Opposition to the flag, since then, has been part of the Tamil movement.

The practice of hoisting the lion flag was secretly and openly shunned in most Tamil areas as the Tamil movement became militant in character in late 1970s.

The Lion flag was amended in early 50's with two stripes to represent Tamil and Muslim ‘minorities’.

In 1972, the finials that represented Buddhism were replaced with Bo leaves to indicate that ‘Sri Lanka’ is a Buddhist country as the government of the time changed the country’s name from Ceylon and introduced a majoritarian constitution, dumping the safeguards for the island’s ‘minorities’ in the Ceylonese constitution, that had been introduced by the British.

The transitions and constitutions were implemented without the democratic mandate of Eezham Tamils and amidst open boycott by Tamils in the North and East.

The Lion Flag of the Sri Lankan state is seen as a symbol of oppression by the Eezham Tamils.

Tamileelam National Flag
They rejected it long back for the explicit communal symbolism in it, pointing out that the lion in the flag, taken as a symbol of the Sinhala people according to their myths, holding a sword against 'minorities' represented by the colour stripes in the flag, was a deliberately designed insult to Tamils and Muslims.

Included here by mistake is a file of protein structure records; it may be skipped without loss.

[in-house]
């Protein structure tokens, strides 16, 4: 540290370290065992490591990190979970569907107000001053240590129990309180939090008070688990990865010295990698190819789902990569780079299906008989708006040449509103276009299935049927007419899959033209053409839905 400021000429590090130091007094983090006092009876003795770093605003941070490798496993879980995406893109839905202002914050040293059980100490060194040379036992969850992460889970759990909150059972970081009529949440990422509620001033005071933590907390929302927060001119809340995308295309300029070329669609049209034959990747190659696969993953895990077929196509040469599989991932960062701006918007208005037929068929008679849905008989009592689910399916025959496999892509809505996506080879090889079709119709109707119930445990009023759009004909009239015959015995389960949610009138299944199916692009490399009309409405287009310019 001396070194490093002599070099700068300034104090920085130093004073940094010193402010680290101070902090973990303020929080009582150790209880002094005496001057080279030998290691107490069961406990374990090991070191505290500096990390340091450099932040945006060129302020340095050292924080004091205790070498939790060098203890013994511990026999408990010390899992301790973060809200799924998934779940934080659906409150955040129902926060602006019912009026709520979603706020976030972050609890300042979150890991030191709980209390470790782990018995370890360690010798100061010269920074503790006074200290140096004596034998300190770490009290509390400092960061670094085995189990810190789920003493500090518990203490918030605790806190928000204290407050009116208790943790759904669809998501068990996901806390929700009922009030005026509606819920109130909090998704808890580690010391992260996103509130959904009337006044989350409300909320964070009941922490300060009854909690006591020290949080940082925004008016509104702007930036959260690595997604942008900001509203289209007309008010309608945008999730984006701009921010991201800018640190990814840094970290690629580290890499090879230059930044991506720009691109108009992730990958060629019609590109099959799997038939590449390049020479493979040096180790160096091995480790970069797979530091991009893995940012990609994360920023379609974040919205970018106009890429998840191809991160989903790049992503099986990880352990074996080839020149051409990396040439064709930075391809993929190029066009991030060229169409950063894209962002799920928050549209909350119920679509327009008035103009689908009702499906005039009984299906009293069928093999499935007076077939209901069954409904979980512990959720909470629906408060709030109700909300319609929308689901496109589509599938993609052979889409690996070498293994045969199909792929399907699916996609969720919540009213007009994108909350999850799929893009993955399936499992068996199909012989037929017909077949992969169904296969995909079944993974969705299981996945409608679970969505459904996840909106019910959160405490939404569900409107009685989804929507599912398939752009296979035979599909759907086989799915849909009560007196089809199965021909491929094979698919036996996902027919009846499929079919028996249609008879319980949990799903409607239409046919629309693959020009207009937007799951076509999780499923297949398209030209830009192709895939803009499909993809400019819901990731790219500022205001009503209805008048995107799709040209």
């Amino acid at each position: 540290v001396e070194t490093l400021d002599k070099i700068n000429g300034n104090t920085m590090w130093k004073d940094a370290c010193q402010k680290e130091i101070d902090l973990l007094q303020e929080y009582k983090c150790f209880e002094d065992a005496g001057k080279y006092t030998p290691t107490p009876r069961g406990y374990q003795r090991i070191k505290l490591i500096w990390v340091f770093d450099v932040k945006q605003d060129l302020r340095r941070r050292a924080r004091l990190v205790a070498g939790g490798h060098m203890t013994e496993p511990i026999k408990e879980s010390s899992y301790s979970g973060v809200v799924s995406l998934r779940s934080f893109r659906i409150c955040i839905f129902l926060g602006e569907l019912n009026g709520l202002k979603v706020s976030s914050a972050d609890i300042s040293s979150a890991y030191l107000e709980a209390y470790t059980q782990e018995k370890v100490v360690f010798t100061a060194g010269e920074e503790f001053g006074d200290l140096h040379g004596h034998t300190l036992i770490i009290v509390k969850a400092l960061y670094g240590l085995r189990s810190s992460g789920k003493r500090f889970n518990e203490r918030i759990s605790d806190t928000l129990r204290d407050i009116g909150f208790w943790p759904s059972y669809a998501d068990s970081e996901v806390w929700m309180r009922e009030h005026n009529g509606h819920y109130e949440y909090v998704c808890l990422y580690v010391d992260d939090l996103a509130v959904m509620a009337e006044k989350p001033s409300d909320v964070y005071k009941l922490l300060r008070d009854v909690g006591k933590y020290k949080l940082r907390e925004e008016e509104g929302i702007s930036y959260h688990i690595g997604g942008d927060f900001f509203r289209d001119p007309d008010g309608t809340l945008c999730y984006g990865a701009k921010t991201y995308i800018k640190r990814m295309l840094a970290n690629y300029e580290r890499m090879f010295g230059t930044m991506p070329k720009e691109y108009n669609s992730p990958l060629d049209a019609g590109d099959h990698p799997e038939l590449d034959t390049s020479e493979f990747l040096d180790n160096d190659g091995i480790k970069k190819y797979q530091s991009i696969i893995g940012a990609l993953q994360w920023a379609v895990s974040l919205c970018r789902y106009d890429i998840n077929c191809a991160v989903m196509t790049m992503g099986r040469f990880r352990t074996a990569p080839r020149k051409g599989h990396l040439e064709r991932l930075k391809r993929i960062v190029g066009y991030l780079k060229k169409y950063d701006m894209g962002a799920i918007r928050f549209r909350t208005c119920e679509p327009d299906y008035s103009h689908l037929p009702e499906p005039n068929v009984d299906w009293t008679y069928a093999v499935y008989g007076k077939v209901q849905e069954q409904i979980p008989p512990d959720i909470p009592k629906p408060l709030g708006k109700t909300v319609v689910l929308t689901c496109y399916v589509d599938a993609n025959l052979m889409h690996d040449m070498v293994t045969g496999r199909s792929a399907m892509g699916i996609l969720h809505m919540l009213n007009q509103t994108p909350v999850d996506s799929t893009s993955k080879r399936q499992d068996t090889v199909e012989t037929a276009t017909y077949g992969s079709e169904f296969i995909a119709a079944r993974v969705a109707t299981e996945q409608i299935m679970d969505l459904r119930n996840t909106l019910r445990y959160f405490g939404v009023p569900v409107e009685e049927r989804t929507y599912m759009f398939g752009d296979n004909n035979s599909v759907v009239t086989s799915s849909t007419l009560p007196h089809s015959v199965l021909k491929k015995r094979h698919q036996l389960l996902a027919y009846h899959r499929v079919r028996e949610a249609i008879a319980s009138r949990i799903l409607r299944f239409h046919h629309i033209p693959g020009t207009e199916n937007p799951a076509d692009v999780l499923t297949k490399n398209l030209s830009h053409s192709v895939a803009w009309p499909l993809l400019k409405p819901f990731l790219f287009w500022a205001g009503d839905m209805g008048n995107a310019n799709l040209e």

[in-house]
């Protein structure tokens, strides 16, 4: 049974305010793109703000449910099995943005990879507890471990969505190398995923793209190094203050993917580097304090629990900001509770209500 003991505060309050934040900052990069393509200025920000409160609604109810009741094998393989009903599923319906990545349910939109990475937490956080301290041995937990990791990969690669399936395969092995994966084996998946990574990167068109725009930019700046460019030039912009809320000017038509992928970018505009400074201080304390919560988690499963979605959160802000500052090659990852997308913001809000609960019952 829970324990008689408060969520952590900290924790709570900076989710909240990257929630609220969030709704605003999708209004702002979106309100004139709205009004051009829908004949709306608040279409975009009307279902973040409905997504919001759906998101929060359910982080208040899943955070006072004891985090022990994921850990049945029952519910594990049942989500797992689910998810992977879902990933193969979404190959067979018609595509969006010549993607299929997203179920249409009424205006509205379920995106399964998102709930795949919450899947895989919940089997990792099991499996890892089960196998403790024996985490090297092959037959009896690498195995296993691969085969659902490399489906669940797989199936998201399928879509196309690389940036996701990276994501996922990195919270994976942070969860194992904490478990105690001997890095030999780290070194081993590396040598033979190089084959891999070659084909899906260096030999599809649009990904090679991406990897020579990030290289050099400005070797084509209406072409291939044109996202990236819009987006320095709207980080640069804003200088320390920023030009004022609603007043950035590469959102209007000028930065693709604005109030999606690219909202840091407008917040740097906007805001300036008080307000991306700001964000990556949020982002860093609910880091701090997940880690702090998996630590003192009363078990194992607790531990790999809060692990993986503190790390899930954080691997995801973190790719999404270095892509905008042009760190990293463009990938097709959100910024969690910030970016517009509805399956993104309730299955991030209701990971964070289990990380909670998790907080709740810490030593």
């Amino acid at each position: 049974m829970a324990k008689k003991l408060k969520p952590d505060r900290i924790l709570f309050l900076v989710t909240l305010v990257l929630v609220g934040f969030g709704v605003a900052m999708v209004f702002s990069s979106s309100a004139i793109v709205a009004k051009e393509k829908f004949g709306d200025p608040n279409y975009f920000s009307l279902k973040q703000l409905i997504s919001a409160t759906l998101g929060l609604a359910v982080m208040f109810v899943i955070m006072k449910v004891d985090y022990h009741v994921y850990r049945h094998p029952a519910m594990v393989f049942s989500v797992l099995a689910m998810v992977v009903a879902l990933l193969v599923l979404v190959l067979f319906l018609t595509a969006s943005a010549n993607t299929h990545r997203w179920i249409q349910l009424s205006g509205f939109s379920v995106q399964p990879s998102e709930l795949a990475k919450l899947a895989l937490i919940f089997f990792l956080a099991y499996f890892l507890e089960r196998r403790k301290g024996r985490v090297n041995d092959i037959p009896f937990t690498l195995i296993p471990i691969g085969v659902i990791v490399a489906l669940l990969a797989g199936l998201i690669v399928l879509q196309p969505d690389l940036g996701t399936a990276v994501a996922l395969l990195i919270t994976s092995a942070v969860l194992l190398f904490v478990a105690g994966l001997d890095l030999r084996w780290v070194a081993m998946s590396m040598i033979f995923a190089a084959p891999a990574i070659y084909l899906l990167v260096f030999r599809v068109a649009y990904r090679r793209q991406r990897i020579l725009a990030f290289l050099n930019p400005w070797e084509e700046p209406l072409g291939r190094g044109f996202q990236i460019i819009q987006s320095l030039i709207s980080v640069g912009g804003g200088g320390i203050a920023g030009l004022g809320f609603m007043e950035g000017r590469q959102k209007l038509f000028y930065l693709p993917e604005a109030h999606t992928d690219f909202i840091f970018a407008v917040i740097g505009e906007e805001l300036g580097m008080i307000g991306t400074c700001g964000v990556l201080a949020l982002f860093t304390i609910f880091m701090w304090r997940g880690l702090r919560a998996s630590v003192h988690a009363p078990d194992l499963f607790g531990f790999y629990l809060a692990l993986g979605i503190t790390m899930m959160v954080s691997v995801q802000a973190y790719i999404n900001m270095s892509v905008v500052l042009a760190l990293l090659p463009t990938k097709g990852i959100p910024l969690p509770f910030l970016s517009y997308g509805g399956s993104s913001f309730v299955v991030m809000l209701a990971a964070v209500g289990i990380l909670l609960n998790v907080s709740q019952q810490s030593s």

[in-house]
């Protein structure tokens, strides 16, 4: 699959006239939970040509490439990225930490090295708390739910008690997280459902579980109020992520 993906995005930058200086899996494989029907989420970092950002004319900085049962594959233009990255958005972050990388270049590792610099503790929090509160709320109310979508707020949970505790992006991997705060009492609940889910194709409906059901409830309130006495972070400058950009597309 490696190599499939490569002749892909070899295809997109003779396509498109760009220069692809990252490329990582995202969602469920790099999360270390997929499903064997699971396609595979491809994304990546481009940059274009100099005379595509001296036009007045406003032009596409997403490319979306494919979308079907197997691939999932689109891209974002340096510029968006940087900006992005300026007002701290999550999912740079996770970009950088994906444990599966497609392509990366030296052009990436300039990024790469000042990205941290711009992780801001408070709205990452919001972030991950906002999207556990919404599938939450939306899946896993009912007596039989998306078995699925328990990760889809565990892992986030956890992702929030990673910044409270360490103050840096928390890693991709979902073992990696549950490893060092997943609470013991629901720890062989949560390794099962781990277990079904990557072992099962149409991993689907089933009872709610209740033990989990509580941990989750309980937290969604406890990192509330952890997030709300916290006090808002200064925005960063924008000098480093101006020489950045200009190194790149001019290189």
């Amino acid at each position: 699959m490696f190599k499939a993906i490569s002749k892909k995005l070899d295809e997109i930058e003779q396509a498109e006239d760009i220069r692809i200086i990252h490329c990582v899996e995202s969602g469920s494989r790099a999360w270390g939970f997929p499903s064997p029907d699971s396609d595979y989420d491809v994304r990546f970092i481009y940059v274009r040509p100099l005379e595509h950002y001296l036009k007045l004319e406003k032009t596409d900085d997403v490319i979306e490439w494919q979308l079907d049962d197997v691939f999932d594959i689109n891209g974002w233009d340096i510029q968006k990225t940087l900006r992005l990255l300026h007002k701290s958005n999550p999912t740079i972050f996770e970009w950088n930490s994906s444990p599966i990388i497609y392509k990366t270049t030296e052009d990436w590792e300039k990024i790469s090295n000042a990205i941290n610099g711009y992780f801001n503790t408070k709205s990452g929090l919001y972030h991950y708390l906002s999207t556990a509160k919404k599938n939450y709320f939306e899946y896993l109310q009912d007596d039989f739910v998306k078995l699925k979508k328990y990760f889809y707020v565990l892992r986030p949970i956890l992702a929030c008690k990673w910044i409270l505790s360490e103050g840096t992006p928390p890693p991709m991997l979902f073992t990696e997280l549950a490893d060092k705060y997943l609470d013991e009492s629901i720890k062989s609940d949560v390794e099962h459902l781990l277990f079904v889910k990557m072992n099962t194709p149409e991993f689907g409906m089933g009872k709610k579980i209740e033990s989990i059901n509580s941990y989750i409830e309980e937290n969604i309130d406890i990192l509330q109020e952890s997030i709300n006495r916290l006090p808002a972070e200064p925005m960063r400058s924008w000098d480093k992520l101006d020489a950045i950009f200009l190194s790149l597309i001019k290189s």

Eezham Tamils eventually came up with their own Tamil Eelam national flag with a Tiger emblem when Tamil militancy evolved into a full-fledged independence struggle with its own de-facto state administration in the 1990s.

The Tiger emblem has its origins from the ancient Chola Dynasty from Tamil Nadu.

* * *


The eponymous progenitor of the Sinhala people, according to their mythological history, is a lion.

Sinhala Buddhists believe that their nation is descended from a union between a North Indian princess and a lion that had carried her away to his lair in the forest.

The princess had a son and a daughter by the lion. The son was called Sinhabahu and the daughter Sinhasivali.

Sinhabahu killed his father, the lion, when he grew up. Then he married his sister Sinhasivali and begat a son called Vijaya.

According to Sinhala Buddhist legends upheld by modern Sinhala historians, Viajaya was banished by his father from his kingdom for being a miscreant.

He and his accomplices came to the island, married Tamil princesses from the South Indian Pandya Kingdom and founded the ‘Sinhala race’, according to the mythology of Sinhala Buddhists.